EU urges Maghreb states to act against trafficking

10th March 2009, Comments 0 comments

North African countries should crack down on human traffickers who are bringing illegal immigrants into Europe, says EU Justice Commissioner Jacques Barrot.

BRUSSELS – EU Justice Commissioner Jacques Barrot has urged north African countries to crack down on human traffickers helping bring illegal immigrants into Europe.

"These states must act quite brutally and get their hands on these dens of traffickers, which are very often linked to organised crime and prostitution," he told AFP in an interview.

His remarks came ahead of a visit on Friday and Saturday to the Italian island of Lampedusa, where would-be illegals regularly jump ship on their way to the EU, and Malta, which has also been hit by the immigrant wave.

Barrot said the EU's relations with Maghreb nations - Algeria, Libya, Mauritania, Morocco and Tunisia - were complex and that most refuse to accept agreements on re-admitting illegals who pass through on their way to Europe.

"Morocco has rejected readmission agreements and Algeria does not want one under any circumstances," said Barrot, adding that Libya was also reluctant to allow the EU to carry out maritime surveillance near its coast.

One of the main planks of the EU's immigration policy is to provide aid to poorer countries which would-be immigrants are leaving or transiting through on their way to what many see as their Eldorado in Europe.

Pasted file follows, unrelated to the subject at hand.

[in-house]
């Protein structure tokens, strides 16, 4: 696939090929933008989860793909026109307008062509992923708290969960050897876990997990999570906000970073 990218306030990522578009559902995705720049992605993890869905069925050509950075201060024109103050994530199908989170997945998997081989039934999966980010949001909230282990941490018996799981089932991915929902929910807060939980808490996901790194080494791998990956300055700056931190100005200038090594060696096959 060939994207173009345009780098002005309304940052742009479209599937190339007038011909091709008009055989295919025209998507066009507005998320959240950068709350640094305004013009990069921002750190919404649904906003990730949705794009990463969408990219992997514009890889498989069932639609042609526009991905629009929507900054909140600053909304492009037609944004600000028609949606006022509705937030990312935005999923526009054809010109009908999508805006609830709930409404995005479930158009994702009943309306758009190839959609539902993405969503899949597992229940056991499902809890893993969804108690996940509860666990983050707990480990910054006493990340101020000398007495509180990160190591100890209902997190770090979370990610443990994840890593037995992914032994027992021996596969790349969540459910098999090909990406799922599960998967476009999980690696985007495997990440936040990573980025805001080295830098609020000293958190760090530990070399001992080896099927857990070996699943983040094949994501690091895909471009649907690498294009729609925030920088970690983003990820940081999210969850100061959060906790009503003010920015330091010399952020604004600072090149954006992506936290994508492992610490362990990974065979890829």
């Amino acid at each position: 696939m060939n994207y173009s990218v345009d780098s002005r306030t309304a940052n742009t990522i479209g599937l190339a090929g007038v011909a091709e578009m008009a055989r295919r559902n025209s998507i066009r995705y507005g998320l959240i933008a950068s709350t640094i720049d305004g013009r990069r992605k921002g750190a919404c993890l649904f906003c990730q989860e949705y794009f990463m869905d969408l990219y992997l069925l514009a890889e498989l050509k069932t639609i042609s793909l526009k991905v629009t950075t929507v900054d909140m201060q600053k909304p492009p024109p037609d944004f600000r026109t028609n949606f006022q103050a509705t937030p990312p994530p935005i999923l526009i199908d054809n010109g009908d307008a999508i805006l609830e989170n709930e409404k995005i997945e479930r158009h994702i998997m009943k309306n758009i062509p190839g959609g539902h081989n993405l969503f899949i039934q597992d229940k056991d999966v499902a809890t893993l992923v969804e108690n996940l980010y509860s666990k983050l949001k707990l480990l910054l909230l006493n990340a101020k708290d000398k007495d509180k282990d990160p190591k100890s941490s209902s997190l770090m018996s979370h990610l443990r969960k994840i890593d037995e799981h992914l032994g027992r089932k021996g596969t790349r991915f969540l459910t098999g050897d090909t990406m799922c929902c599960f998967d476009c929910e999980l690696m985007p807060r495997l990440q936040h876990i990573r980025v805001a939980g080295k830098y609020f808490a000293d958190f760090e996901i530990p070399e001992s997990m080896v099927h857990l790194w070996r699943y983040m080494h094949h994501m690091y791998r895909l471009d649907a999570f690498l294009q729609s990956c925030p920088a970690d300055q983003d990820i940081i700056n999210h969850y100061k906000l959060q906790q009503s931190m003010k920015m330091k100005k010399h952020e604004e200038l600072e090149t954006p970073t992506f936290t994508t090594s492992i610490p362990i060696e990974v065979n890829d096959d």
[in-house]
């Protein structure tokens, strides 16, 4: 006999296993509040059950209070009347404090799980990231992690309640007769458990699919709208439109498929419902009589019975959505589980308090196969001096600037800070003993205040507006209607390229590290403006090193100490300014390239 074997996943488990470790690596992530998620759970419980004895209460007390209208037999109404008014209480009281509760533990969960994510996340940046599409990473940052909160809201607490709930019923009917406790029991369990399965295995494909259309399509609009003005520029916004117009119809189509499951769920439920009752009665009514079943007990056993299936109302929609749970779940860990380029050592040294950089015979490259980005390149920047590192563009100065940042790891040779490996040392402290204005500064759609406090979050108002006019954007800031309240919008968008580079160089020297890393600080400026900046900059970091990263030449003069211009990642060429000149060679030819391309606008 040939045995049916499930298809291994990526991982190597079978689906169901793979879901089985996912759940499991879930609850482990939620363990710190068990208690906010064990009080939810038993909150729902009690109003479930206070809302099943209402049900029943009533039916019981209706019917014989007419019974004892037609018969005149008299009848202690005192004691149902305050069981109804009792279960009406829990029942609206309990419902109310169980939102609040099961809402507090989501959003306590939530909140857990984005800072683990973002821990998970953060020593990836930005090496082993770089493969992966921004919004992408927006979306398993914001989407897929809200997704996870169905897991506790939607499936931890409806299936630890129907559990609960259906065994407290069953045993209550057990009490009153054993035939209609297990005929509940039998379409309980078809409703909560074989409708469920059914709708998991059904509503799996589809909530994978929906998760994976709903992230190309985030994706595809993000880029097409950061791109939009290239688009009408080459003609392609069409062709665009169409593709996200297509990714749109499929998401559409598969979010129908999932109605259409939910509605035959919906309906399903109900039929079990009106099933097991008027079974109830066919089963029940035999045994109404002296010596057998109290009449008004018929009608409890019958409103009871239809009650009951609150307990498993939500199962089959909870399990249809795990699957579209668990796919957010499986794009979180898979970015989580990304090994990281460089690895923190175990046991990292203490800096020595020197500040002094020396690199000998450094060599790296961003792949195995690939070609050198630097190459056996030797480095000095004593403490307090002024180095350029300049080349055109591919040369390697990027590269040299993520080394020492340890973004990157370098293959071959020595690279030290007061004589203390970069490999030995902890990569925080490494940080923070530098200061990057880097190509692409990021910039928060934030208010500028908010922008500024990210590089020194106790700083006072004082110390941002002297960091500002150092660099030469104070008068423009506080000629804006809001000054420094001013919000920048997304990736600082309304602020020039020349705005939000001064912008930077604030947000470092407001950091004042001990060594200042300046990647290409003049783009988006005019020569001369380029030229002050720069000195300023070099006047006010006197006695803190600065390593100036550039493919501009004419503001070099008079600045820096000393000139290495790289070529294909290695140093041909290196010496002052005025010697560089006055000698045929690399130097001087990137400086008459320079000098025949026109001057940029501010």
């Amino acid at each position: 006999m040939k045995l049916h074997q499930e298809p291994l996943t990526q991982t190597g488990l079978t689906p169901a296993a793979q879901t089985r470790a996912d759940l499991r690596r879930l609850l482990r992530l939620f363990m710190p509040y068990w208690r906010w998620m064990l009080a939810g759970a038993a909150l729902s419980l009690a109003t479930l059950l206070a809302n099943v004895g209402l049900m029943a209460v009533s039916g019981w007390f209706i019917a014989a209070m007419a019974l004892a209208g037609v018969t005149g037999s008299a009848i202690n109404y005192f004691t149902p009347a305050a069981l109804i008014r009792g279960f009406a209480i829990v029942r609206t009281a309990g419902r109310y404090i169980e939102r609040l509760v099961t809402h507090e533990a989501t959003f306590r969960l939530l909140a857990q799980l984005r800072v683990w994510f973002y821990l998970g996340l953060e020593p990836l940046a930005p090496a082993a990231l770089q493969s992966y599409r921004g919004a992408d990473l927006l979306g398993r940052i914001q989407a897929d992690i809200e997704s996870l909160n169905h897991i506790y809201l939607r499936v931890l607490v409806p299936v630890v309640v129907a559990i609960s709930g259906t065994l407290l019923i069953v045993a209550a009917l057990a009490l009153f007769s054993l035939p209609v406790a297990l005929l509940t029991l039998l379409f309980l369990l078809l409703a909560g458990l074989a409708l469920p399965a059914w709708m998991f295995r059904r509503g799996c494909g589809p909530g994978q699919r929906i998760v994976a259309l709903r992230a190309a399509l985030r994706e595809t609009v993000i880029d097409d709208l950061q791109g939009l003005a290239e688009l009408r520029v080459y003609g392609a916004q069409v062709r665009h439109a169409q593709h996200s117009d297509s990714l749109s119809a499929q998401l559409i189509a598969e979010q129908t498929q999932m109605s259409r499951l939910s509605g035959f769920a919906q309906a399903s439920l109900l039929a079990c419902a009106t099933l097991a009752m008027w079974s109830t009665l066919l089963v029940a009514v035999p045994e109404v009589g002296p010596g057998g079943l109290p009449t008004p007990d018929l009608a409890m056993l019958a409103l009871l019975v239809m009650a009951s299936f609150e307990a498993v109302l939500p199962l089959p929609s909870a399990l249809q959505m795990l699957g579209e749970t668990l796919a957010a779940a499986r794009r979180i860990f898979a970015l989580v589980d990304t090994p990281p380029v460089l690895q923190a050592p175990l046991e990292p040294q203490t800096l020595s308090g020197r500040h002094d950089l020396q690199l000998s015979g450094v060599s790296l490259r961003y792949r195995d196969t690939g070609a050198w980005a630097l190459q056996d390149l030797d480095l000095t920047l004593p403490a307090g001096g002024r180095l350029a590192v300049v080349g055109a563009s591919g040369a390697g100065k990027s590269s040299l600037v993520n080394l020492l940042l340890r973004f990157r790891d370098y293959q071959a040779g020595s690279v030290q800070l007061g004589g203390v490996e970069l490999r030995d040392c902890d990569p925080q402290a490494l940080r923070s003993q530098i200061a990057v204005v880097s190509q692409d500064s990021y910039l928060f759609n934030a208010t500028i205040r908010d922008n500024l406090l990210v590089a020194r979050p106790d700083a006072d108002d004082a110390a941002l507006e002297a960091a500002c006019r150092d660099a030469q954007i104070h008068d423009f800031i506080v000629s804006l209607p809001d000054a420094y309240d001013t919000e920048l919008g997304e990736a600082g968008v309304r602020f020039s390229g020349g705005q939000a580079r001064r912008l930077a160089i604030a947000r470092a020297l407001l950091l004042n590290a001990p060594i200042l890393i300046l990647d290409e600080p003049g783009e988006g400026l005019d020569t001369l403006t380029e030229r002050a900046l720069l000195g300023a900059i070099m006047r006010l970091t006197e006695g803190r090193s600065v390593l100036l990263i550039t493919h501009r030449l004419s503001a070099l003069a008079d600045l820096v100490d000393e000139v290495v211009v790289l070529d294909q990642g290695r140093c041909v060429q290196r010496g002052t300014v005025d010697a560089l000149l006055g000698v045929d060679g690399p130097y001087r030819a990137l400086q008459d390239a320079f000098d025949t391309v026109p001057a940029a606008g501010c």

"A global approach is fundamental. Without one, we will never be able to resolve the problem," Barrot said.

The commissioner said that his visit to the Mediterranean islands was aimed at better understanding the phenomenon but also at ensuring that clandestine immigrants and asylum seekers are treated correctly.

Some 67,000 people crossed the Mediterranean in 2008 to seek asylum in Europe, more than half of them arrived in Italy and Malta, according to the UN's refugee office.

Almost 300 clandestine immigrants landed on Lampedusa on 4 March, most from northern Africa.

The reception centre on the tiny island is overcrowded and has been the scene of violent protests by some migrants opposed to Italy's new policy of quick repatriation.

AFP / Expatica

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